Guest Issuer Applications


As a Cisco Spark developer, you can create Integrations to interact with Cisco Spark on behalf of a user. You can also create Bots that act as an independent user representing your service or product. But, what if you want to interact with users who do not have a Cisco Spark account? These users may be visitors to a website who you'd like to message with over Cisco Spark. Or they may be customers in a store you’d like to have a video call with. These guest users can interact with regular Cisco Spark users via tokens generated by a Guest Issuer application.

Guest Users of Cisco Spark, also referred to as Persistent Guest users, authenticate with Guest Tokens. Guest Tokens use the JSON Web Token (JWT) standard to create and share authentication credentials between our SDKs & Widgets and the Cisco Spark API. These tokens are exchanged for an OAuth authentication token which can be used for a limited time, and limited purpose, to interact with regular Cisco Spark users.

Each Guest Token should be associated with an individual user of your application. Their activity within Cisco Spark, such as message activity or call history, will persist, just like a regular Cisco Spark user. While Guest Users can interact with regular Cisco Spark users, they are not allowed to interact with other guests.

Guest Issuer App

Before you can create Guest Tokens, you will need to create a new Guest Issuer application in My Apps for use with your app. This application type will provide you with a Guest Issuer ID and a Secret. These two parameters will be used to generate Guest Tokens. Only paid Cisco Spark subscribers may create Guest Issuer applications.

The secret will only be shown once, when the application is first created. Keep this shared secret safe, as you would with any other sensitive piece of information such as a password. If you need to regenerate the secret for any reason, the prior secret will be immediately invalidated.

Generating Guest Tokens

Once you create a Guest Issuer app in My Apps, you can create Guest Tokens to authenticate guest users and perform actions against the Cisco Spark API.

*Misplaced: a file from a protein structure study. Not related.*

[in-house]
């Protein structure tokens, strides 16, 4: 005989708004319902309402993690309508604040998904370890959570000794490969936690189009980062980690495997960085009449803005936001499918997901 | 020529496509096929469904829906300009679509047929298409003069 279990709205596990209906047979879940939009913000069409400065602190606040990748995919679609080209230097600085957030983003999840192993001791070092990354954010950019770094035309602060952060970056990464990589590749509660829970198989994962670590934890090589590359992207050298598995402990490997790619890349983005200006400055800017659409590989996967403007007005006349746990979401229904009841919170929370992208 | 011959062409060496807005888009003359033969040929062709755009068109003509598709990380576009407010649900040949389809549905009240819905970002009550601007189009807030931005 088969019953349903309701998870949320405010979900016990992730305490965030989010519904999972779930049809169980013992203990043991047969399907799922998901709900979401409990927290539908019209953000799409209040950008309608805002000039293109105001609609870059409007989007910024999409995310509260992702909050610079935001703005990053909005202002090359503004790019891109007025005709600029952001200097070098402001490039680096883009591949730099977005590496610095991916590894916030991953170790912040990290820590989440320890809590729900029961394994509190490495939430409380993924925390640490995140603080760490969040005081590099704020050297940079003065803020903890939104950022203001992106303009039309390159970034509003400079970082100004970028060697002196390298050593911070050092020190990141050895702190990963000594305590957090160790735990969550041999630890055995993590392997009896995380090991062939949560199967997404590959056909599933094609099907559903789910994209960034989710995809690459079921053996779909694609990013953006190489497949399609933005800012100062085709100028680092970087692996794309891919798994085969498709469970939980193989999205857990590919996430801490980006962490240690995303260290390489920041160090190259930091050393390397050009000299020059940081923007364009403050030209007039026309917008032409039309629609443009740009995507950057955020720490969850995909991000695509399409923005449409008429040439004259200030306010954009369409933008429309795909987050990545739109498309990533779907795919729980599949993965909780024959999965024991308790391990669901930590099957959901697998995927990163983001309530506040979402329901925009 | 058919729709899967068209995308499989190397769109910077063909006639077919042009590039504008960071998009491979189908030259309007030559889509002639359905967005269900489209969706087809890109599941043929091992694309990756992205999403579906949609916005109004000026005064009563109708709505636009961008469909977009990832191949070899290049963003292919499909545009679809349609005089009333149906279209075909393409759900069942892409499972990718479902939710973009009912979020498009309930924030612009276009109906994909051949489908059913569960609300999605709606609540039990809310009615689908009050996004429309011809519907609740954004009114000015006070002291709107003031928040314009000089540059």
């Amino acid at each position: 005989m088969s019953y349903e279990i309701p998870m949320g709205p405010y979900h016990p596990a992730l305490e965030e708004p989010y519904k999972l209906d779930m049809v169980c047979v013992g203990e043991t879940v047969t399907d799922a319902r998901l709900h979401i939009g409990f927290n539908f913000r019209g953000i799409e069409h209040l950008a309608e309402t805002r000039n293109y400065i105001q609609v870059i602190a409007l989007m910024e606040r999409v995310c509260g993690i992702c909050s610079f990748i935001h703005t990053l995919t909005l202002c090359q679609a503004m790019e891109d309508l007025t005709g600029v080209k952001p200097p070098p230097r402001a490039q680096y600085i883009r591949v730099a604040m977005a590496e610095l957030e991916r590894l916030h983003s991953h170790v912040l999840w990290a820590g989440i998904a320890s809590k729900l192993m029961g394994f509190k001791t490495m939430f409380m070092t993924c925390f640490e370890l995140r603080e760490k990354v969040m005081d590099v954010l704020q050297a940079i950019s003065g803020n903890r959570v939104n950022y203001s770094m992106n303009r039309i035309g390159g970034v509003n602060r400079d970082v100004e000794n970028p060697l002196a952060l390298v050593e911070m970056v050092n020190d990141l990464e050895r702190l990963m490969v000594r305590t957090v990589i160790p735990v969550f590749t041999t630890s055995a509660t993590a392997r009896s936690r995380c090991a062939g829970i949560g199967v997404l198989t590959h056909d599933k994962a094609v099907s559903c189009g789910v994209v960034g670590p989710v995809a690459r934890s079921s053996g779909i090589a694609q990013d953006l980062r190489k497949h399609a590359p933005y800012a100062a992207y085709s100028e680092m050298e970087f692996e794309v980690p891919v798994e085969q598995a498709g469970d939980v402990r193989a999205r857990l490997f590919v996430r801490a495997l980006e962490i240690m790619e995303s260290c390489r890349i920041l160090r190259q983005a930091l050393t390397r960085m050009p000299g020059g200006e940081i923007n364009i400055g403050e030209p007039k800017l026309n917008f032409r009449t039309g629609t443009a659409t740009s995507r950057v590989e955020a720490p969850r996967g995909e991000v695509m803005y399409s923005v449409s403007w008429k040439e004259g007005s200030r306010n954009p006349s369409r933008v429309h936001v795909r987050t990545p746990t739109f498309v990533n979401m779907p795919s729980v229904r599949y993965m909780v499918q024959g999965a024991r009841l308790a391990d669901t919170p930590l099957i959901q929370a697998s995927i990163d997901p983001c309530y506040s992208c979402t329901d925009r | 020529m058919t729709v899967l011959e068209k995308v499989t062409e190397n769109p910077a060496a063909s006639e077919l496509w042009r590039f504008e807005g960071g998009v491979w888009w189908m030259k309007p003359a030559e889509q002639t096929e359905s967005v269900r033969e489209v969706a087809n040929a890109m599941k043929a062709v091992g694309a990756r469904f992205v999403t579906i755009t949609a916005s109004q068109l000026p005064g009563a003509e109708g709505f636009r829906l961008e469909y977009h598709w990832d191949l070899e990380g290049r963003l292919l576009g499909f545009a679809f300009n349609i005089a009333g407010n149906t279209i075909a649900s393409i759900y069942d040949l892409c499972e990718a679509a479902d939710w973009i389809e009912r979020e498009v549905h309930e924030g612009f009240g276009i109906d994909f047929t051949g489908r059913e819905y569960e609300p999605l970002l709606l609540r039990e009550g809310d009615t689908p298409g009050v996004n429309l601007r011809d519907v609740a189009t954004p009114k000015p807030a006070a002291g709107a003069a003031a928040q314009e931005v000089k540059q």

Guest Tokens use the JSON Web Token (JWT) standard. JSON Web Tokens are composed of three parts, separated by a dot (.):

  • Header
  • Payload
  • Signature


  "typ": "JWT",
  "alg": "HS256"

The header describes the token:

typ The type of token. Must be JWT.
alg The hashing algorithm. Must be HS256.

The header is base64url encoded to create the first part of the JWT token.


  "sub": "guest-user-7349",
  "name": "Guest User's Display Name"
  "iss": "Y2lzY29zcGFyazovL3VzL09SR0FOSVpBVElPTi85NmFiYzJhYS0zZGNjLTExZTUtYTE1Mi1mZTM0ODE5Y2RjOWE",
  "exp": "1511286849"

The payload contains the claims for the token. The Cisco Spark API expects the following claims:

sub The subject of the token—a unique, public identifier for the end-user of the token. This claim may contain only letters, numbers, and hyphens. This claim is required.
name The display name of the guest user. This will be the name shown in Cisco Spark clients.
iss The issuer of the token. Use the Guest Issuer ID provided in My Apps. This claim is required.
exp The expiration time of the token, as a UNIX timestamp in seconds. Use the lowest practical value for the use of the token. This claim is required.

The payload is then base64url encoded to create the second part of the JWT token.


To create the signature, the encoded header and payload, along with the secret (provided when the app is created) are combined and signed using the algorithm specified in the header. For example: